Find by date
Other ways to search
Also look for
Eyesore flats get facelift green light
The first steps towards restoring an internationally famous block of flats have been backed by city councillors.
Brighton and Hove planning committee passed an outline application by Bluestorm for restoration of Embassy Court in King's Road.
Work can now go ahead on the modernist building from the mid-Thirties, replacing windows, modernising services and lifts and renovating the reception area.
Embassy Court was the last word in luxury almost 60 years ago but recently the building has fallen into disrepair. Disputes which led to this decline have now largely been resolved after leaseholders agreed to back a £4.5 million restoration.
Labour councillor Roy Pennington said it was a good application but he would like to see satellite dishes removed from the outside of the flats.
He was told the intention was to move them as the work progressed and the dishes would be replaced by cable TV.
Tory councillor Carol Theobald said: "Embassy Court has been an eyesore for far too long."
Liberal Democrat David Watkins said the restoration was wonderful news.
Planning councillor Bob Carden said he was surprised the building was still standing after all the troubles it had faced, especially during the Second World War.
Embassy Court was designed by Wells Coates as Brighton's first skyscraper and featured penthouse apartments, a restaurant and a bank when built.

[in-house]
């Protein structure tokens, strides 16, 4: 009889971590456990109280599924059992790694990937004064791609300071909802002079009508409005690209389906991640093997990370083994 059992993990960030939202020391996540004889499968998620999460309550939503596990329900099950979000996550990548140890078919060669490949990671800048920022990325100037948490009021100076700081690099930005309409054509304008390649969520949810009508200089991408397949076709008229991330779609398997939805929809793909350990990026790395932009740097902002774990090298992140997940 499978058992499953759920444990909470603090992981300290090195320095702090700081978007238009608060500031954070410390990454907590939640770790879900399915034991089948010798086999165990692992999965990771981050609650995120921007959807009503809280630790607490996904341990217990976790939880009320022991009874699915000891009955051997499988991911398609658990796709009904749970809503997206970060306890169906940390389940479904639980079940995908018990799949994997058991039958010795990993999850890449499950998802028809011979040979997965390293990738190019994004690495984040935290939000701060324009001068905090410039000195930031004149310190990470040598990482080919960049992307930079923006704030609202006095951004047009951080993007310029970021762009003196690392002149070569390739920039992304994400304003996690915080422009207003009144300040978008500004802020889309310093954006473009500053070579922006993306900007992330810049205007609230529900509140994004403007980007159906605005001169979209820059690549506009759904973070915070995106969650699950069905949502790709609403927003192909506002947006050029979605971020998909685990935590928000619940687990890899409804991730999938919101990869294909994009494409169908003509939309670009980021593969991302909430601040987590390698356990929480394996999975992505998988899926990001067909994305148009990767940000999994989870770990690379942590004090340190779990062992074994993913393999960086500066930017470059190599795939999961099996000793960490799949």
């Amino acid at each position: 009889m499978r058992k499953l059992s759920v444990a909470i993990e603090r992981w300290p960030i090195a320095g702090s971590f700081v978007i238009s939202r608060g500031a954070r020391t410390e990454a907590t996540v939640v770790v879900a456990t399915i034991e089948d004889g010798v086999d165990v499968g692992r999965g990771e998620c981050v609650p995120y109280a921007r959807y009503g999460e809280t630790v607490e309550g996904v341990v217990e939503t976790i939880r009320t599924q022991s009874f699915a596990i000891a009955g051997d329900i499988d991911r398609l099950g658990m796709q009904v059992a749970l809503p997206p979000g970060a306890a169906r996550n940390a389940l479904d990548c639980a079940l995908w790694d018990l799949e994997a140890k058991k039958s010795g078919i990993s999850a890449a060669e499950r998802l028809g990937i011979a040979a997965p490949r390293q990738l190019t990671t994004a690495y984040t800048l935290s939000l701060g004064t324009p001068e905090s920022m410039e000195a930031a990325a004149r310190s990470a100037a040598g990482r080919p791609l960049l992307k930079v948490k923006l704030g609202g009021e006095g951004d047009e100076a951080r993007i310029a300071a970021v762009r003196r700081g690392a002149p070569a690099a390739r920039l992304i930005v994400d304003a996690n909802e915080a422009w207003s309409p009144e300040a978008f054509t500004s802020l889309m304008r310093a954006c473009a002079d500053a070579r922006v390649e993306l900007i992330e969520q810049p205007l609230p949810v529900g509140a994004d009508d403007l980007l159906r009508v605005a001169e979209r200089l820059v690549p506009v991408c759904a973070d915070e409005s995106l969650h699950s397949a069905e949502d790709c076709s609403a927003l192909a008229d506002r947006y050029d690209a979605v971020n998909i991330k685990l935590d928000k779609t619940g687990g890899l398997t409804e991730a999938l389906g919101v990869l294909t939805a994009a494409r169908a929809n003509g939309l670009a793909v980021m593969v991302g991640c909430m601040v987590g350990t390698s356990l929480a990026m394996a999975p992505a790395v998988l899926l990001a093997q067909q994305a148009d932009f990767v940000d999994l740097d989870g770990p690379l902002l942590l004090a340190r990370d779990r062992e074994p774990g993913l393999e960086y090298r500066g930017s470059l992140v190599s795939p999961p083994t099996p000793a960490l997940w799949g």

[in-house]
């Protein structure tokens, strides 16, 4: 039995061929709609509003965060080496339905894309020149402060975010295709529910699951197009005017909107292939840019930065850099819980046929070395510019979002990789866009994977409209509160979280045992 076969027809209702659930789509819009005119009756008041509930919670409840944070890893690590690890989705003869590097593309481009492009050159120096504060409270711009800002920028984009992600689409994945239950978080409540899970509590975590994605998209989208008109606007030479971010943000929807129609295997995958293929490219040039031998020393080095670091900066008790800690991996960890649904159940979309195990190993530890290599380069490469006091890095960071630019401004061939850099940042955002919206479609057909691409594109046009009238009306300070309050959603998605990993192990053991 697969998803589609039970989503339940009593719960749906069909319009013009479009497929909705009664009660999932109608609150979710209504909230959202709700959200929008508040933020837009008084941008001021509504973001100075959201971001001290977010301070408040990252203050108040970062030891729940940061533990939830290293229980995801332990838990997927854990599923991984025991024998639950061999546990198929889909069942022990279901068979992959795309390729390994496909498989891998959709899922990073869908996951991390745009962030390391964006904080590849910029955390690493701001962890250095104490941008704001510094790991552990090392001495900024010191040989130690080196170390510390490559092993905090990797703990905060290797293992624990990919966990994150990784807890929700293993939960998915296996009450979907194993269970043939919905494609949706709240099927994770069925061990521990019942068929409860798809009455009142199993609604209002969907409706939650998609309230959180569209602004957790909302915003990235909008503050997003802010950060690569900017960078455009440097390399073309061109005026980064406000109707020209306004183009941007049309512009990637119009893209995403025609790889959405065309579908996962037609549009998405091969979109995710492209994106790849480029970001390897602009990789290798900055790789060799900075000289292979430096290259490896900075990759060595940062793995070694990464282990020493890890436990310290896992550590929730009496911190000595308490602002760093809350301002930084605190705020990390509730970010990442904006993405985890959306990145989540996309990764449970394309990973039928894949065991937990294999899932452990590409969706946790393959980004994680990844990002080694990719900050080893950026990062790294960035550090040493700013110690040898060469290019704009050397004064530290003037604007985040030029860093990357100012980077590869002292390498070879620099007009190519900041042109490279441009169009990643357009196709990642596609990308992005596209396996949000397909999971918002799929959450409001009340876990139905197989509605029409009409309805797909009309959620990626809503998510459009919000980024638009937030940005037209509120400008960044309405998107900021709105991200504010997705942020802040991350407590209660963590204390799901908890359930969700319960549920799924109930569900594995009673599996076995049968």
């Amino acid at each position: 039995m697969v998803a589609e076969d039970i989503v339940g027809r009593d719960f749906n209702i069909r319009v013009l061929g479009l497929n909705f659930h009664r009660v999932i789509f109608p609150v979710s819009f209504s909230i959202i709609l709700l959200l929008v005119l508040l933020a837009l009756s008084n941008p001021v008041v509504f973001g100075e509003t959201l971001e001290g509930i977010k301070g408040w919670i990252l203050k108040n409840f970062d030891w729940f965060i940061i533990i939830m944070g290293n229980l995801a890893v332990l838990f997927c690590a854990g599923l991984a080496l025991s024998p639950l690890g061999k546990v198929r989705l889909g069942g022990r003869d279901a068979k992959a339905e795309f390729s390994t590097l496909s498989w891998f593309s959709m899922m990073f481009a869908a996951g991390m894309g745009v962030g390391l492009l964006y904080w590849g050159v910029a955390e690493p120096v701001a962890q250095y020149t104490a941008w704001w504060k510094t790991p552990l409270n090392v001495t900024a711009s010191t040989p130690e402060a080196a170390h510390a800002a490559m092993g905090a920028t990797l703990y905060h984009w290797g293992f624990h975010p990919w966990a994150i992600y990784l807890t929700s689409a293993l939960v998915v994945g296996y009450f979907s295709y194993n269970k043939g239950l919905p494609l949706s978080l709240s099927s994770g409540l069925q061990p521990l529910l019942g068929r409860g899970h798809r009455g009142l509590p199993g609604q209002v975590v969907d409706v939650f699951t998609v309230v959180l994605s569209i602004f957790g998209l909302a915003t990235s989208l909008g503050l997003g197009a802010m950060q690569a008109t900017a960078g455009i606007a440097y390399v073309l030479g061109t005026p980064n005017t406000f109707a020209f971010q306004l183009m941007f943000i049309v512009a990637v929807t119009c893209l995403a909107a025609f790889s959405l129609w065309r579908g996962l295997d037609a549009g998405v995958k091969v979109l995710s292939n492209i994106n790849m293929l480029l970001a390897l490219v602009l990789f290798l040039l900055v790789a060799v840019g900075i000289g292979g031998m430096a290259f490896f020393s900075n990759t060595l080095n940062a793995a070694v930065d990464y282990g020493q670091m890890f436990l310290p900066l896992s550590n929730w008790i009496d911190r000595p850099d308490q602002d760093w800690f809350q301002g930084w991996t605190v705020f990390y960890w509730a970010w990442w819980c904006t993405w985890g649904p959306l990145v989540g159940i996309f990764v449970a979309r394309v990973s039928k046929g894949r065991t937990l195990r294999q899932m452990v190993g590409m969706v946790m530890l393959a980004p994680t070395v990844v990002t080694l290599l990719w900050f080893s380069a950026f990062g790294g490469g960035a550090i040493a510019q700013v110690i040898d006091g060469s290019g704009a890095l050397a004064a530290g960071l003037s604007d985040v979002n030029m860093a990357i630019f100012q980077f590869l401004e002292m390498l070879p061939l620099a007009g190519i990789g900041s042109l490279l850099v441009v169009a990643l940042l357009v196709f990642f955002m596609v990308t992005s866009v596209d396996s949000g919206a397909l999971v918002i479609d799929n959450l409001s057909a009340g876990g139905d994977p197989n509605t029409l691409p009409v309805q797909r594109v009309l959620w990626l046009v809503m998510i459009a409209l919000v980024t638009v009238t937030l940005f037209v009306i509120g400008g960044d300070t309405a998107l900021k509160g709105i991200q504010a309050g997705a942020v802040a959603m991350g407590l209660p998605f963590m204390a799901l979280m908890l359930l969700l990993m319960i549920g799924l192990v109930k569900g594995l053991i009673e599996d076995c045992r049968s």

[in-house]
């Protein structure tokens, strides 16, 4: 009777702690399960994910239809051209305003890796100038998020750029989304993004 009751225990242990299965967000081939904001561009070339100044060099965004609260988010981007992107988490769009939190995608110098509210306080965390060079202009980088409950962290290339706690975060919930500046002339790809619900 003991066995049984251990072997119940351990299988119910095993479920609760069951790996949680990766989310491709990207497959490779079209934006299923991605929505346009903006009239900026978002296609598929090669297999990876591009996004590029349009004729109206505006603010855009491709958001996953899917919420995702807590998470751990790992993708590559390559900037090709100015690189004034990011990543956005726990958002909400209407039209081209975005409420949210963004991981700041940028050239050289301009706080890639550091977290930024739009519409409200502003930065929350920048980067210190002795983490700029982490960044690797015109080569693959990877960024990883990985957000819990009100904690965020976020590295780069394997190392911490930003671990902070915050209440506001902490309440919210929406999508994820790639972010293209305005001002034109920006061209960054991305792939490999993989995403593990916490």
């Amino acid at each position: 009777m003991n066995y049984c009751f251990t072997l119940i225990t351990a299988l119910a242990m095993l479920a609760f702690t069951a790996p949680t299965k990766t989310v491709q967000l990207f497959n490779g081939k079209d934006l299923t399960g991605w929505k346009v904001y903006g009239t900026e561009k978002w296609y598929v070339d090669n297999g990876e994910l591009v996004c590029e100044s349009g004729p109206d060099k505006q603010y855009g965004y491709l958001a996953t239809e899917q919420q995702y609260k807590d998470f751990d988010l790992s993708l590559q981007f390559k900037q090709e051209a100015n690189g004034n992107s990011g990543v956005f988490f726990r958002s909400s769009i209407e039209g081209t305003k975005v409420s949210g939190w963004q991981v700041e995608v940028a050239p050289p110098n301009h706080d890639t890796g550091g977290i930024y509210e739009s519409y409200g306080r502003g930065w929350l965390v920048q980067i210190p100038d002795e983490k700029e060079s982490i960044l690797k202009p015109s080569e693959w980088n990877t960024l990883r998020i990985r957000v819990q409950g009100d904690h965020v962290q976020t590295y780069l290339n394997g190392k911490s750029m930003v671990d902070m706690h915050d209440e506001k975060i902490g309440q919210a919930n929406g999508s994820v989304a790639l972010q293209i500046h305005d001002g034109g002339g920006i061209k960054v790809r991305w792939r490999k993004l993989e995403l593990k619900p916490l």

It was acclaimed as an art deco wonder but fell into disrepair after many flats were taken over by absentee landlords in the Seventies.
Large rent backlogs and service charge arrears mounted, with confusion over who was responsible for the building's upkeep.
Bluestorm, the managing firm set up by residents, finally won its David and Goliath-style battle with property developers in 2002 to gain control of the building.
Portvale Holdings, owner of nine of the flats, was ordered to pay £78,000 to kick-start the renovation.
Developers and residents leading the project had mooted additions to the building, such as swimming pools, a restaurant, an art gallery and a museum but it is unlikely these will be considered before 2007.
The main priorities will be replacing glazing and doors throughout the building, installing new heating and water systems and repairing concrete. It is also hoped the external surfaces of the block will be restored to their original glossy white.